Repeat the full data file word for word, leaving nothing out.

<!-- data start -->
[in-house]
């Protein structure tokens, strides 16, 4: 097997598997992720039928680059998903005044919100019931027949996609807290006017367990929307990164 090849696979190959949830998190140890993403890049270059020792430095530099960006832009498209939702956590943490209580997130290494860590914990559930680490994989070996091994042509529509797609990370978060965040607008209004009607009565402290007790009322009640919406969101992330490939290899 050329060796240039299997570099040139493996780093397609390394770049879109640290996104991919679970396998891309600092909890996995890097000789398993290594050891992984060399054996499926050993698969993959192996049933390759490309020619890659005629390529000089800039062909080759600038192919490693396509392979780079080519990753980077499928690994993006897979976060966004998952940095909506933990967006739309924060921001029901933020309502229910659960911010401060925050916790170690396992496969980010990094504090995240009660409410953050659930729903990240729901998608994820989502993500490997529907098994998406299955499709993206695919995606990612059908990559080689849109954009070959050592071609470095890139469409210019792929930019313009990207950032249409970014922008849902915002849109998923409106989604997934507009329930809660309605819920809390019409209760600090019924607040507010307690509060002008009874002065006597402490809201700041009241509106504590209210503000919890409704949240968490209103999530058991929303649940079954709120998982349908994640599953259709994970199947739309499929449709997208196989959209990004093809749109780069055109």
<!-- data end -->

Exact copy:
[in-house]
């Protein structure tokens, strides 16, 4: 097997598997992720039928680059998903005044919100019931027949996609807290006017367990929307990164 090849696979190959949830998190140890993403890049270059020792430095530099960006832009498209939702956590943490209580997130290494860590914990559930680490994989070996091994042509529509797609990370978060965040607008209004009607009565402290007790009322009640919406969101992330490939290899 050329060796240039299997570099040139493996780093397609390394770049879109640290996104991919679970396998891309600092909890996995890097000789398993290594050891992984060399054996499926050993698969993959192996049933390759490309020619890659005629390529000089800039062909080759600038192919490693396509392979780079080519990753980077499928690994993006897979976060966004998952940095909506933990967006739309924060921001029901933020309502229910659960911010401060925050916790170690396992496969980010990094504090995240009660409410953050659930729903990240729901998608994820989502993500490997529907098994998406299955499709993206695919995606990612059908990559080689849109954009070959050592071609470095890139469409210019792929930019313009990207950032249409970014922008849902915002849109998923409106989604997934507009329930809660309605819920809390019409209760600090019924607040507010307690509060002008009874002065006597402490809201700041009241509106504590209210503000919890409704949240968490209103999530058991929303649940079954709120998982349908994640599953259709994970199947739309499929449709997208196989959209990004093809749109780069055109």